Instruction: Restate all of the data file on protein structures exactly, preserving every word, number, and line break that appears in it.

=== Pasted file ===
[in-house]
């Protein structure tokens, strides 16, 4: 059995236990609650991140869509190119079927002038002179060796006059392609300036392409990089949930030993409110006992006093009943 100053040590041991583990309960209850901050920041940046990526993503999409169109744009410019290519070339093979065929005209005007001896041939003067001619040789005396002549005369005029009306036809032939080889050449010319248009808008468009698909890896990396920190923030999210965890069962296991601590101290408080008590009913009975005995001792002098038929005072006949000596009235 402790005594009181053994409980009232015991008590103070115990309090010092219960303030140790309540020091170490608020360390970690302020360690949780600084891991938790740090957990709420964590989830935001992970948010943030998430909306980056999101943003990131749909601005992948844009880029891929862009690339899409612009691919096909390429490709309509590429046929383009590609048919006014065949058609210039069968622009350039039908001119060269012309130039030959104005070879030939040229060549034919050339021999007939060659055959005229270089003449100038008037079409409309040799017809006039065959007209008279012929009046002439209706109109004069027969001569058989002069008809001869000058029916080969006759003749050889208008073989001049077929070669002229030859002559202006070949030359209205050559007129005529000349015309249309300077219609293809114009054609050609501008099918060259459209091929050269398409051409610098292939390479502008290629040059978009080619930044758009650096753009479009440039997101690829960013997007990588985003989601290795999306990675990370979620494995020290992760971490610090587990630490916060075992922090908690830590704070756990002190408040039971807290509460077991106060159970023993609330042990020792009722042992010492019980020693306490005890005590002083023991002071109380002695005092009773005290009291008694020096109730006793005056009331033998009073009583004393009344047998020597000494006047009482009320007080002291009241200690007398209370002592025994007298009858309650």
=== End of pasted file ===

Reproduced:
[in-house]
């Protein structure tokens, strides 16, 4: 059995236990609650991140869509190119079927002038002179060796006059392609300036392409990089949930030993409110006992006093009943 100053040590041991583990309960209850901050920041940046990526993503999409169109744009410019290519070339093979065929005209005007001896041939003067001619040789005396002549005369005029009306036809032939080889050449010319248009808008468009698909890896990396920190923030999210965890069962296991601590101290408080008590009913009975005995001792002098038929005072006949000596009235 402790005594009181053994409980009232015991008590103070115990309090010092219960303030140790309540020091170490608020360390970690302020360690949780600084891991938790740090957990709420964590989830935001992970948010943030998430909306980056999101943003990131749909601005992948844009880029891929862009690339899409612009691919096909390429490709309509590429046929383009590609048919006014065949058609210039069968622009350039039908001119060269012309130039030959104005070879030939040229060549034919050339021999007939060659055959005229270089003449100038008037079409409309040799017809006039065959007209008279012929009046002439209706109109004069027969001569058989002069008809001869000058029916080969006759003749050889208008073989001049077929070669002229030859002559202006070949030359209205050559007129005529000349015309249309300077219609293809114009054609050609501008099918060259459209091929050269398409051409610098292939390479502008290629040059978009080619930044758009650096753009479009440039997101690829960013997007990588985003989601290795999306990675990370979620494995020290992760971490610090587990630490916060075992922090908690830590704070756990002190408040039971807290509460077991106060159970023993609330042990020792009722042992010492019980020693306490005890005590002083023991002071109380002695005092009773005290009291008694020096109730006793005056009331033998009073009583004393009344047998020597000494006047009482009320007080002291009241200690007398209370002592025994007298009858309650």